2. I was once married to the grand daughter of a Baptist preacher. I was never baptised but grew up in a Christian family. I read the bible, taught Sunday school at their church, attended services every Sunday and the family dinner directly after. Before our wedding the grandfather sat us down and explained how the uneven yolk was bad for our marriage and that I needed to be baptised. I politely declined, but continued services and teaching Sunday school. I prayed, and I was a devoted husband. Thoughtful and loving. I deployed to Iraq after we had been married almost two years. While I was away she also with over 10 men, and several women. The first time I saw her grand father after I landed he reminded me that we were an unevenly yoked couple and her actions were a direct result of my not being baptised. I was floored. I haven’t shared this story with many, but the title of your article hit home, and when I read it, and it was written in the manner stacked completely condemning anyone who doesn’t line up with your views, I felt compelled to share it with you. Being a believer doesn’t mean that you don’t do things wrong, certainly doesn’t mean that a “non believer” will be responsible for their falling out of line. Quite honestly the hypocrisy and pretentiousness within most churches these days is far more likely to drive sheep away from the flock. Perhaps before worrying about the wolves outside the flock, you should be looking for the wolves in sheep’s clothing. It was certainly Christians that drove me out of Christianity. I hope when you all pray next you will take a moment to remember that believing doesn’t place you above a non believer, and try to remember that the way you carry yourself as a Christian will quite often determine how non believers see your cause. Consider Matthew 6:5.
    Sorry for the long comment, but it felt really good to get that out there. I hope you all have a great day.

    1. Thank you for your views. My post is, as all of them are, not only my opinion, but when they consider biblical views, are usually reviewed by at least one pastor. The Bible states that we are not to be unequally yoked – that is not my opinion – that is the Bible’s teaching. As for your experience, I am so sorry to hear that. My first husband cheated on me many times. It is a terrible thing to go through. Your wife, though she may have claimed to be Christian, was not walking with the Lord. And, yes, there are many Christians who push others away by their actions and words. I do agree with you that a non-believer is not responsible for a Christian “falling out of line”. We are responsible for our own behaviors. I disagree with your ex-wife’s grandfather. Your relationship with God and whether or not you are baptised (baptism is an outward symbol of an inward belief system) had no bearing whatsoever on the sins that she committed. Thank you again for writing. You will be in my prayers. I pray that you are in a better place and marriage now and that you still walk with the Lord.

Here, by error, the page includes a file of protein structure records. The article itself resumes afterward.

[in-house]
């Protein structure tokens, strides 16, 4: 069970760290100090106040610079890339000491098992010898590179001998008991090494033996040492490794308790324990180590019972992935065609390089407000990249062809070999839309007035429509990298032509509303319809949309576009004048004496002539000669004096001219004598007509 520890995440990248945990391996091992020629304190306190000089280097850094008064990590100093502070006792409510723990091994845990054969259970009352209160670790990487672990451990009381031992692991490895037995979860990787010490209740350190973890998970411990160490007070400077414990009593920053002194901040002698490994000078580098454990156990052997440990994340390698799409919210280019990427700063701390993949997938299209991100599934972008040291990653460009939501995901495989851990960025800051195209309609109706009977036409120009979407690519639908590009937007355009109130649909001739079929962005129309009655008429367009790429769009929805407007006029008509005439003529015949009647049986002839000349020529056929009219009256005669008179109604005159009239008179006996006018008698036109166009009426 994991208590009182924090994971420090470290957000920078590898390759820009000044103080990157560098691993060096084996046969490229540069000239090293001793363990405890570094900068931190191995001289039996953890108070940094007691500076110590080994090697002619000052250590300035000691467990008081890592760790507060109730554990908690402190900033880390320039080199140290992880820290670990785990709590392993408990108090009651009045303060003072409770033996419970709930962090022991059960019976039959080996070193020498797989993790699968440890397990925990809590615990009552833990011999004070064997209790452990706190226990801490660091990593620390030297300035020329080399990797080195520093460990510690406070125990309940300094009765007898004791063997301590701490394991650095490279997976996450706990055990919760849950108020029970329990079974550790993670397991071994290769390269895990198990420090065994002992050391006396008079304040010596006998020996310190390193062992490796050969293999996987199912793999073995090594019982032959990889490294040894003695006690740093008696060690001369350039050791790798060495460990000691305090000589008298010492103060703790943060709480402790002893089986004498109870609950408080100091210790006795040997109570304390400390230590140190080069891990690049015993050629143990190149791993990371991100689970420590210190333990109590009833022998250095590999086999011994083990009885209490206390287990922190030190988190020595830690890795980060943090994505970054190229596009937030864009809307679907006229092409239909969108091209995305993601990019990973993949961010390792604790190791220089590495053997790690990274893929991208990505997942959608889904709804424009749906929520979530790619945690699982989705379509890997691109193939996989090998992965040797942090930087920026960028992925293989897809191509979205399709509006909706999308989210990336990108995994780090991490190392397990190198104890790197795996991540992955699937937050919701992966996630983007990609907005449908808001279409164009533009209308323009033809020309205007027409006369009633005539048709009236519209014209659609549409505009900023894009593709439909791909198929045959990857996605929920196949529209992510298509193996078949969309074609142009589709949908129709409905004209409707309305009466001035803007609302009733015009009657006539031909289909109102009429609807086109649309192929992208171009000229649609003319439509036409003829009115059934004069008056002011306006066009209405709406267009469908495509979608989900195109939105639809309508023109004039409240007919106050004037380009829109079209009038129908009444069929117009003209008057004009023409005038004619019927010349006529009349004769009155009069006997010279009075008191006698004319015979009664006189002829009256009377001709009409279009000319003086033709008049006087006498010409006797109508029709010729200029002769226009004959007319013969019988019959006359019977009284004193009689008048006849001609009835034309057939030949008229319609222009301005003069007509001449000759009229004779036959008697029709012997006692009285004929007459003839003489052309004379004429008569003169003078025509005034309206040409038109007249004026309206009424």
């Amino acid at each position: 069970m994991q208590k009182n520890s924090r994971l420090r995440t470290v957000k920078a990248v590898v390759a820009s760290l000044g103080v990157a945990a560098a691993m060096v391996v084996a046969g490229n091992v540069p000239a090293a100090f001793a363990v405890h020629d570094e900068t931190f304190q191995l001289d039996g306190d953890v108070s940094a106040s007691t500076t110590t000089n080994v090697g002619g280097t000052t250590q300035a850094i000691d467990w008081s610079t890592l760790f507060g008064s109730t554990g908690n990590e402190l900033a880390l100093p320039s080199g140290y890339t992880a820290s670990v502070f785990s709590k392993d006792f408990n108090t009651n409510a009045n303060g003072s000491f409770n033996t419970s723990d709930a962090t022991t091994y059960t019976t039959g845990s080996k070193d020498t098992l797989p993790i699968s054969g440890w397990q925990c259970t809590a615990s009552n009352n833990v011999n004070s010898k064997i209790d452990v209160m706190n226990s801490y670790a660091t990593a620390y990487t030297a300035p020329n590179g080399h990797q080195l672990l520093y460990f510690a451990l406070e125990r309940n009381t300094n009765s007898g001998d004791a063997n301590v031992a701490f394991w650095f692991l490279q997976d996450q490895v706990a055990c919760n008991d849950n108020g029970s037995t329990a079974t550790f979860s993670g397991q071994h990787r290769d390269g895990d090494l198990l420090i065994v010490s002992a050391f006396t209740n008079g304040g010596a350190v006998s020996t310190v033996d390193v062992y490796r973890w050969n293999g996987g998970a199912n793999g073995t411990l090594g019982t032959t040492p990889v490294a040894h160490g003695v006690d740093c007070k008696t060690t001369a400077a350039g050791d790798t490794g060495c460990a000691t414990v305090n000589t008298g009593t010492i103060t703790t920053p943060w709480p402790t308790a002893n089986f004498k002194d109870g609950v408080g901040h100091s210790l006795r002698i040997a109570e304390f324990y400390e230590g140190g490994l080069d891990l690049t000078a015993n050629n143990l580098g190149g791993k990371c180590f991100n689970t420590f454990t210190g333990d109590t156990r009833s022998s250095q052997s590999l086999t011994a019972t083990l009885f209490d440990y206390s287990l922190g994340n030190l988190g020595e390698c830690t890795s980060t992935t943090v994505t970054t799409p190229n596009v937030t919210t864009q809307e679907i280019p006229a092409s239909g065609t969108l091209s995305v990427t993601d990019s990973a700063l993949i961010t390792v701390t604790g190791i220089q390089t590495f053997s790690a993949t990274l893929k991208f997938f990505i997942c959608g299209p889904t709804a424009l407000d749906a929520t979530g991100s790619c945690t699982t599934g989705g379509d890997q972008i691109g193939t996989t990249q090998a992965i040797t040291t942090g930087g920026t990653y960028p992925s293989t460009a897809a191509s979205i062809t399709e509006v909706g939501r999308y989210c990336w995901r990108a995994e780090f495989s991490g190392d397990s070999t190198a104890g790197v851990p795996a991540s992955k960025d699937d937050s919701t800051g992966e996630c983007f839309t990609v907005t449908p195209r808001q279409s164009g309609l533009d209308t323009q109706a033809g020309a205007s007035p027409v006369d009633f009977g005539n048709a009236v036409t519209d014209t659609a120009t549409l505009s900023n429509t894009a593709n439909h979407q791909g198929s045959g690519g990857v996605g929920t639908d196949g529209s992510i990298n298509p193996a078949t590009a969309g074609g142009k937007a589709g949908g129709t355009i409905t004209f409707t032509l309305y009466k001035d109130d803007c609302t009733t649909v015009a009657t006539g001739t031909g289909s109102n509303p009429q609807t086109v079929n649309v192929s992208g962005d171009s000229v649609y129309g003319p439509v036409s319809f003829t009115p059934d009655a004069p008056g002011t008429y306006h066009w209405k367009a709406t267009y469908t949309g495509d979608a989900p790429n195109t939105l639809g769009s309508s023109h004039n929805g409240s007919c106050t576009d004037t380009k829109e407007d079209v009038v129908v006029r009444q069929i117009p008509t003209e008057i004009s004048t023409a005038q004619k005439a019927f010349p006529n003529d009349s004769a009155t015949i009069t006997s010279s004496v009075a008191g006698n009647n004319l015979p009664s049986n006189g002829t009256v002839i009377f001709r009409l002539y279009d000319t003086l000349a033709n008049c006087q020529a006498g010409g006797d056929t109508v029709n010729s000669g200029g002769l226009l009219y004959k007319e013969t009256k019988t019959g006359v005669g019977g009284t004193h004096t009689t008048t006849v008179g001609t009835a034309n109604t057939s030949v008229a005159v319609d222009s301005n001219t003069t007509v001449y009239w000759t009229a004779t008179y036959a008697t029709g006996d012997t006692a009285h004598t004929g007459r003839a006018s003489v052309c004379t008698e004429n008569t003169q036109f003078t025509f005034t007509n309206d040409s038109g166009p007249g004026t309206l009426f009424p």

3. I most certainly was not equally yoked in my marriage. I can attest to the hardships it creates. In many ways we got along and worked well together as a team, but our moral values were never aligned. We met when we were young and spent 17 years trying to make something work that probably never would have due to those core, moral values being so different. I still deeply love that man, though the relationship was very emotionally unhealthy. I am still, one year later, working on recovering from the emotional wounds of deception, habitual unfaithfulness, and out right discarding. Choosing a partner who you are equally yoked with doesn’t mean problems won’t arise or that you won’t face hardships, but if you both follow the same “road map,” I believe you have a greater chance at finding joy and peace in your marriage. God didn’t call us to happiness but to Holiness. Now, I am taking this time to figure out who I am in Jesus. I was so very young when I feel in love with the only man I have ever known. I didn’t grow into an adult without that man shaping a very large part of who I was. Now, I need to become the person God intended for me to be.

    1. Thank you for sharing your story, Amanda. I pray that God reveals to you your beauty and value and in Him. I will keep you in my prayers!

  4. I just came across this post, which I know is over a year later. I figured maybe I could still comment and maybe my story could help encourage others in similar situations?!?

    To summarize my story without going into a long post, I was raised in a Christ-serving home. I eventually fell away from God and during that time, I married my husband. At that time, we were close and loved spending time together. When we got pregnant, I knew I needed to turn my life around so that my children would see the true example of a Godly mother. I knew that would cause my marriage to be on the rocks. I really had to get to the point where I didn’t care what he thought, because he wasn’t choosing my eternity!
    I knew my life would change, but I had no idea the struggles I’d face and the lessons the Lord would teach me. It took me a while to feel like I was “back on track”, in a sense. But I knew my relationship would need to be a deeper and more personal walk with God than before.
    I felt as though I was a single mom as my husband was either drinking with friends, sleeping off a hangover, or just sleeping all day/watching tv.